This study uses national Medicare data as well as data that were abstracted to calibrate the Medicare Mortality Predictor System to assess the usefulness of a risk adjustment system in interpreting hospital mortality rates. The majority of variation in annual hospital death rates for the four conditions studied (stroke, pneumonia, myocardial infarction, and congestive heart failure) is chance variability that results from the relatively small numbers of patients treated in most hospitals in a year. For hospitals in the highest and lowest quartiles of observed death rates, the difference between observed rates and those predicted by the Medicare Mortality Predictor System is not quite one third smaller than the difference between observed rates and unadjusted national rates. Risk adjustment methods do not show whether the unexplained difference in mortality rates results from differences in effectiveness of care or unmeasured differences in patient risk at the time of admission. Risk-adjusted mortality rates, therefore, should be supplemented by review of the actual care rendered before conclusions are drawn regarding effectiveness of care.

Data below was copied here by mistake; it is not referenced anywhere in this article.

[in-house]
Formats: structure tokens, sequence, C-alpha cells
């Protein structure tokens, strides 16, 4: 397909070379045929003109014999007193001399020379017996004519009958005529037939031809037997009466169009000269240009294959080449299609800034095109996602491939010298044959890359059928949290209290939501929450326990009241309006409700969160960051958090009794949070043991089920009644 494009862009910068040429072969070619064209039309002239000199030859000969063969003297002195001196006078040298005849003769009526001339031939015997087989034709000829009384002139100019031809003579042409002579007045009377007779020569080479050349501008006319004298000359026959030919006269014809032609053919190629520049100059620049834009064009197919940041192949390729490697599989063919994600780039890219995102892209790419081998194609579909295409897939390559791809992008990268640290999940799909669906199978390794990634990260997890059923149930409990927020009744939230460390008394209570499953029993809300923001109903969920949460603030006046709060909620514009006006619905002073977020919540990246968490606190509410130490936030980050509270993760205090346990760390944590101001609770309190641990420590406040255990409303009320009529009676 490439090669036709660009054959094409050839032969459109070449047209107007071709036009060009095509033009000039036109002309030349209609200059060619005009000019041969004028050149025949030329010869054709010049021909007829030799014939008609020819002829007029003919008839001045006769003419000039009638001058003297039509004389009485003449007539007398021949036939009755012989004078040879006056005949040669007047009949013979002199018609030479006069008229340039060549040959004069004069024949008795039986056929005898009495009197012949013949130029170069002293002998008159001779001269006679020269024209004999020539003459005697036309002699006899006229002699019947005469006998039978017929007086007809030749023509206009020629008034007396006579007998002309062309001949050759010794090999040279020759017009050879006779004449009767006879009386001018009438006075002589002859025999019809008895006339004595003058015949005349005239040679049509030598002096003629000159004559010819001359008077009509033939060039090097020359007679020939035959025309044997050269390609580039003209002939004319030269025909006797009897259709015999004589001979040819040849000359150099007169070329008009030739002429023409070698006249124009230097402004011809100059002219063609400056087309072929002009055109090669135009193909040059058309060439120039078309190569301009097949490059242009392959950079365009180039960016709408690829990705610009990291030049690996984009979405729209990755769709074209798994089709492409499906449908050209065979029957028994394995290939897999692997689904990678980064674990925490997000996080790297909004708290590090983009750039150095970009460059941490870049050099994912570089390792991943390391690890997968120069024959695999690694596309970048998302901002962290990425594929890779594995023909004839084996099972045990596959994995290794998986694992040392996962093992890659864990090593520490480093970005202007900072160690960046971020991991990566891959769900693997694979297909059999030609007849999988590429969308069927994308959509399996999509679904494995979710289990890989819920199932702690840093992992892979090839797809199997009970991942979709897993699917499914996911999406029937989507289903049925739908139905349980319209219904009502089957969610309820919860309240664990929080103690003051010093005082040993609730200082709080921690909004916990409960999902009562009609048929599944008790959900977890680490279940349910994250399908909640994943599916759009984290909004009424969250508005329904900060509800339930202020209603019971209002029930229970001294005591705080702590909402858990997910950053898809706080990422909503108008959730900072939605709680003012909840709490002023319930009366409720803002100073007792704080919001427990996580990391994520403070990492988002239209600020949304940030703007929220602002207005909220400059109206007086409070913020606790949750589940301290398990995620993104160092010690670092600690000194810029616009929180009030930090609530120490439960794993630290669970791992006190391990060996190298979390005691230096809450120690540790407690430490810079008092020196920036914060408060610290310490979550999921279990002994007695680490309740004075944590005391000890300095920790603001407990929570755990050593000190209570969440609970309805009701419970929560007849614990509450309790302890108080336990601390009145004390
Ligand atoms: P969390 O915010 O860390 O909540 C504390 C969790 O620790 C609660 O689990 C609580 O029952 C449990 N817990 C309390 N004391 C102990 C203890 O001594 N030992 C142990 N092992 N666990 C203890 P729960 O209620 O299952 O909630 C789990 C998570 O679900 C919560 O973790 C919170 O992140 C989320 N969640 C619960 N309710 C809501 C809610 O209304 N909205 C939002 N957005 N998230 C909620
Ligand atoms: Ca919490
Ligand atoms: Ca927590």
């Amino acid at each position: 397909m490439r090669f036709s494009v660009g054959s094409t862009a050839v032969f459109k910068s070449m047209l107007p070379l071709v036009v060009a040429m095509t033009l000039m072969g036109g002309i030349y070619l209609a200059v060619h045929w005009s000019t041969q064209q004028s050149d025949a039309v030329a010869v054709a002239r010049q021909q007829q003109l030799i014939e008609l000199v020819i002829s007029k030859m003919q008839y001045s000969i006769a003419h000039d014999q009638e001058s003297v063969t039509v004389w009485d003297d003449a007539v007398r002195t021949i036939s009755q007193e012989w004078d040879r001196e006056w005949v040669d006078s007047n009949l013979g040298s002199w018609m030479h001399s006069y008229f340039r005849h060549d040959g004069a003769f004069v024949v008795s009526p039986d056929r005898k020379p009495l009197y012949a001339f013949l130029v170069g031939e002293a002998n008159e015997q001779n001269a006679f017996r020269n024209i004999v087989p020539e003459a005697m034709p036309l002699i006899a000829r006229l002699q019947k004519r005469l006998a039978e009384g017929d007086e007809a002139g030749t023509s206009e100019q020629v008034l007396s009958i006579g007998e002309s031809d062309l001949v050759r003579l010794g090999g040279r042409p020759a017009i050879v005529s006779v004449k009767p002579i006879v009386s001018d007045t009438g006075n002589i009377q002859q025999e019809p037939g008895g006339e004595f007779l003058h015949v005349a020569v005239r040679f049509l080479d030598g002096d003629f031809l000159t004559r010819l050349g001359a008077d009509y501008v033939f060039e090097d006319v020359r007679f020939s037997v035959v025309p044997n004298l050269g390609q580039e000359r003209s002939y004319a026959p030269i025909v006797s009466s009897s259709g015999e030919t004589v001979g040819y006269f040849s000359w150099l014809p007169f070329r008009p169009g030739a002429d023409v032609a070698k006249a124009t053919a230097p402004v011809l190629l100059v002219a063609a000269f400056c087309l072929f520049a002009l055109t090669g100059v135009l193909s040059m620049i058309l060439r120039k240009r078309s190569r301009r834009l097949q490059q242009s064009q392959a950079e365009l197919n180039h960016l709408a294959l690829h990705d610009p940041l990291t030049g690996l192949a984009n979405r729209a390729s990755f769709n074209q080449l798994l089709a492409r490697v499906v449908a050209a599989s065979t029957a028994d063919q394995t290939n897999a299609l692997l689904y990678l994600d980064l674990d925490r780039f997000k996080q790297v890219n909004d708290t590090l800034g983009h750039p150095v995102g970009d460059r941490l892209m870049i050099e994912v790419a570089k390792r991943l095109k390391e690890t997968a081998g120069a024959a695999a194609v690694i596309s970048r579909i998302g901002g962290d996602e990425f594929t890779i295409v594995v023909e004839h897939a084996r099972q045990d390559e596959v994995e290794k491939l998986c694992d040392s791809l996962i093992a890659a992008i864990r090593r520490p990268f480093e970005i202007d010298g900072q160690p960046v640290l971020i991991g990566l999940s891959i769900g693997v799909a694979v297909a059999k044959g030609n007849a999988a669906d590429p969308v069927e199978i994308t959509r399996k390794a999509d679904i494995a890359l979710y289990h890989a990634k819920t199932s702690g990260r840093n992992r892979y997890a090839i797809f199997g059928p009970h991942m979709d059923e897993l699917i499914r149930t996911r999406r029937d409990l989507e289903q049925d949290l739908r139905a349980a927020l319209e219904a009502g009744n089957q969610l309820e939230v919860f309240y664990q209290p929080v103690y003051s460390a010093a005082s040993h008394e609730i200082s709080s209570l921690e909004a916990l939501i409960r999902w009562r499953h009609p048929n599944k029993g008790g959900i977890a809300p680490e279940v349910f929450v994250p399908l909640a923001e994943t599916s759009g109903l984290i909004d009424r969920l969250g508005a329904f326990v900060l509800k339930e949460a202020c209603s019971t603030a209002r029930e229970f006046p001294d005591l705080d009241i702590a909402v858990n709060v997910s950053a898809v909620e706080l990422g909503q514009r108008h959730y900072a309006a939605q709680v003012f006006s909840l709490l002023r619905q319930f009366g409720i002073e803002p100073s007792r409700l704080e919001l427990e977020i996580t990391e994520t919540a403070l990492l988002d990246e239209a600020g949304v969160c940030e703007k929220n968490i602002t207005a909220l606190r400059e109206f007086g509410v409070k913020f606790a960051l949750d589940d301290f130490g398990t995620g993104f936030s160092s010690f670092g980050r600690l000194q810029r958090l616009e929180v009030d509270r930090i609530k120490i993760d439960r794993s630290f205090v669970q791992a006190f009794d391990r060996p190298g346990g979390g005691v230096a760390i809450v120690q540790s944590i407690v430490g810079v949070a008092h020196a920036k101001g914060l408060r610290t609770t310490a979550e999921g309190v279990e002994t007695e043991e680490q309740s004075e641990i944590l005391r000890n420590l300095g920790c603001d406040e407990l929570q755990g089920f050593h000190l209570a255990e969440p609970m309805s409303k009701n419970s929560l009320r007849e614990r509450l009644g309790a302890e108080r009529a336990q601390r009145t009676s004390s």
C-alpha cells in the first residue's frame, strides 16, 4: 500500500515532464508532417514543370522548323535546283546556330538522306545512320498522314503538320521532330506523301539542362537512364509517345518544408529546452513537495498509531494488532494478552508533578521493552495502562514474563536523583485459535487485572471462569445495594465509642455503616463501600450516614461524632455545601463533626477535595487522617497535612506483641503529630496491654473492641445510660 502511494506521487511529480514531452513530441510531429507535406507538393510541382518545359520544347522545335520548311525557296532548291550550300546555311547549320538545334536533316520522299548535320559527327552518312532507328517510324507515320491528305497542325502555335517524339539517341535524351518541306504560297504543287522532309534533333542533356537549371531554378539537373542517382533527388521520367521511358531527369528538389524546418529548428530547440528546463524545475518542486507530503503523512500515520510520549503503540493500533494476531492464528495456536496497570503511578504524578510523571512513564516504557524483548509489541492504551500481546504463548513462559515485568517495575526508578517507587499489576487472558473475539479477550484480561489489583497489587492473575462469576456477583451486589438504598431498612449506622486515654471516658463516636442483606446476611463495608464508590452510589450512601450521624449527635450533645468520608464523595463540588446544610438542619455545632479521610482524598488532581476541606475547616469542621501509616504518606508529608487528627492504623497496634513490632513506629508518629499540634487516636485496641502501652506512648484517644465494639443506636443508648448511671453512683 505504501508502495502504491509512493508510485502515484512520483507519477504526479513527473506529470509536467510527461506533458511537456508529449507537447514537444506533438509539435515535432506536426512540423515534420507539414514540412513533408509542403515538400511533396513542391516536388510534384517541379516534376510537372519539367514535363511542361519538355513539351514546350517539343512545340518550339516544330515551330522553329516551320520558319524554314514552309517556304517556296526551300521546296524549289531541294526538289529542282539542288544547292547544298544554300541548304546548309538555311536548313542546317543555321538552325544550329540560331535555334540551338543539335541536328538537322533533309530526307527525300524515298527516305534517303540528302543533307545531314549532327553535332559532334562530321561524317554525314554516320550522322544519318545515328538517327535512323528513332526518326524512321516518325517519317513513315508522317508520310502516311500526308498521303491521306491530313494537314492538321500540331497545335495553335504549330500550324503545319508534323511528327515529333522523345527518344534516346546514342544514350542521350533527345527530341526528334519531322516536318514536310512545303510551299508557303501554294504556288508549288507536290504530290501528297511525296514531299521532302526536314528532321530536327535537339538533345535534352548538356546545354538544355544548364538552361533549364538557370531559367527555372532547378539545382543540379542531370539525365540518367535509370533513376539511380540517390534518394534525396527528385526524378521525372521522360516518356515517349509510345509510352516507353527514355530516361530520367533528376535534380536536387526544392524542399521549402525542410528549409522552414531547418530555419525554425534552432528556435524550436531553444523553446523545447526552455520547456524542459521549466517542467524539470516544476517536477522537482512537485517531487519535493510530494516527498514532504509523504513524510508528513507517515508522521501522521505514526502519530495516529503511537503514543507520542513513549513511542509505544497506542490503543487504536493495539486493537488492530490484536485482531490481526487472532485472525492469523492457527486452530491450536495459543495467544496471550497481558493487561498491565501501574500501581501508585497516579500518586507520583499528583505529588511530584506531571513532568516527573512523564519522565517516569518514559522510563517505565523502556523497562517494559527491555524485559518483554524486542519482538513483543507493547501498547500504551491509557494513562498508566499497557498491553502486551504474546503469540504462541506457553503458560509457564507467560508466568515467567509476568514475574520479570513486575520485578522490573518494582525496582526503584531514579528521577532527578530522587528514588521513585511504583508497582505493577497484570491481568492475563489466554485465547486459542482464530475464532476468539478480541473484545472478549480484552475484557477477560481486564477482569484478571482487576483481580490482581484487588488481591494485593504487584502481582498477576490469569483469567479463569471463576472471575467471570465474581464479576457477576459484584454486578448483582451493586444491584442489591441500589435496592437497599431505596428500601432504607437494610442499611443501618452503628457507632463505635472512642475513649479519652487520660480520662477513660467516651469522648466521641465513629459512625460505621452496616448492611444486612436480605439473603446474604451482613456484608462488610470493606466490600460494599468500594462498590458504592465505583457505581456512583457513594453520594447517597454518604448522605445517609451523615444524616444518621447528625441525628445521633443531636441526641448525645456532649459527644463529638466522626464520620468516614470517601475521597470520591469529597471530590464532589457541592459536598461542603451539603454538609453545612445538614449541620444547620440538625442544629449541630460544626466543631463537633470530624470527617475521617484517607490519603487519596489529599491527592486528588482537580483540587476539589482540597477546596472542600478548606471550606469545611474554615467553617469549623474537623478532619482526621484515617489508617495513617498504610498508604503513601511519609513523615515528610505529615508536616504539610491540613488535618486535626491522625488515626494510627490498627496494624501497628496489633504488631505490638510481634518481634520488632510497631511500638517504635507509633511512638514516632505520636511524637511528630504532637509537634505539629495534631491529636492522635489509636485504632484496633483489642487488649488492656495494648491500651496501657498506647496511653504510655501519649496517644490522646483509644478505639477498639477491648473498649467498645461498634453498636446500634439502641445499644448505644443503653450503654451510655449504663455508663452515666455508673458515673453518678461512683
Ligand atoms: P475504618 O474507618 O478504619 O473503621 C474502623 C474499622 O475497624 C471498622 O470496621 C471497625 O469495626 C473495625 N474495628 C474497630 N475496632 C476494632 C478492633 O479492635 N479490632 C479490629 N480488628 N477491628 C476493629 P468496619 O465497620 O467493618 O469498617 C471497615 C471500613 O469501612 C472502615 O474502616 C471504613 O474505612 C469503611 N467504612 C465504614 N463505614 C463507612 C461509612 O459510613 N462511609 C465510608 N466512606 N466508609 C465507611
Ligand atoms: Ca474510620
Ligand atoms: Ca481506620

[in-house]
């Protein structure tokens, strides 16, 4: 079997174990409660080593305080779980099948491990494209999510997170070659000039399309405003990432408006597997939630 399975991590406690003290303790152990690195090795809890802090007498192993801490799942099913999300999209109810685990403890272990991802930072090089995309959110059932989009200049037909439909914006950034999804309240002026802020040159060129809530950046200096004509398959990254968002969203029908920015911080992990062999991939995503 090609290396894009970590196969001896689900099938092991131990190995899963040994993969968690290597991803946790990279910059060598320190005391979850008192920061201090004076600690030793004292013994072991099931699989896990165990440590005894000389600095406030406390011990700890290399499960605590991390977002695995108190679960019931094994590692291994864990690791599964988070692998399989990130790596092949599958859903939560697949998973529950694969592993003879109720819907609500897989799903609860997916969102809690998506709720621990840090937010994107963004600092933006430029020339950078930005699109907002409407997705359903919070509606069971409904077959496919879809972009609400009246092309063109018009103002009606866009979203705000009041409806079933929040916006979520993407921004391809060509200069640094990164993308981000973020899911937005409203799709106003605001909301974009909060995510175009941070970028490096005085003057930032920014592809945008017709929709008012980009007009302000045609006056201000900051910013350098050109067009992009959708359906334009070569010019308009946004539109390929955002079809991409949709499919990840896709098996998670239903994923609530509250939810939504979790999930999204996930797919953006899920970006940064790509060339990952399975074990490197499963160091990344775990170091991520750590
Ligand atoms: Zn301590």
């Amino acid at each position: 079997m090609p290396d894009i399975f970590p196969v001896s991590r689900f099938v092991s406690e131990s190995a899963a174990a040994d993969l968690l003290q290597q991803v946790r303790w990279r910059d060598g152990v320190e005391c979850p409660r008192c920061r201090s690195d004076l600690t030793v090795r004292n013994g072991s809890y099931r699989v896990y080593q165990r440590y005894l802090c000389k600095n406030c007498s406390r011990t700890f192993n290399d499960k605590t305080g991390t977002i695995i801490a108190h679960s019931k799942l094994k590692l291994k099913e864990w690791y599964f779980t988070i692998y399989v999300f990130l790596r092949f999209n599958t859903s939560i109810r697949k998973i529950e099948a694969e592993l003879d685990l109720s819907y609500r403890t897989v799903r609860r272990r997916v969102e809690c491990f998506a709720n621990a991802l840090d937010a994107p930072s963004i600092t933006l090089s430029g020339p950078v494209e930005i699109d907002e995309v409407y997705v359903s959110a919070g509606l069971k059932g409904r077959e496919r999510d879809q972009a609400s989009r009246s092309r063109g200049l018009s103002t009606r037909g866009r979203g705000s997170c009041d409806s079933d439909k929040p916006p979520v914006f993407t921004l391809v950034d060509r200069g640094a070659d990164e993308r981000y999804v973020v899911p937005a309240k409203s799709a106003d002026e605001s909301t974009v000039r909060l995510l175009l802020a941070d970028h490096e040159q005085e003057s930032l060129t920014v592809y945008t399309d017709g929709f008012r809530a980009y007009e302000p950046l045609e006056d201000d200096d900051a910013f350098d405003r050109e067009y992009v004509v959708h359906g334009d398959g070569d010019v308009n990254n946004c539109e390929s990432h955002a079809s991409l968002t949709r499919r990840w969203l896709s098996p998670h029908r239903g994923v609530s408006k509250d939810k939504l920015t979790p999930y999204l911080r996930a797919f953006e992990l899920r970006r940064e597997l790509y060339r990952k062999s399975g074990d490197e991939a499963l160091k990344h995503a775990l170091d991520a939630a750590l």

Stephen F. Jencks, Jennifer Daley, David Draper, Neal Thomas, Gregory Lenhart, Janice Walker. Interpreting Hospital Mortality DataThe Role of Clinical Risk Adjustment. JAMA. 1988;260(24):3611–3616. doi:10.1001/jama.1988.03410240081036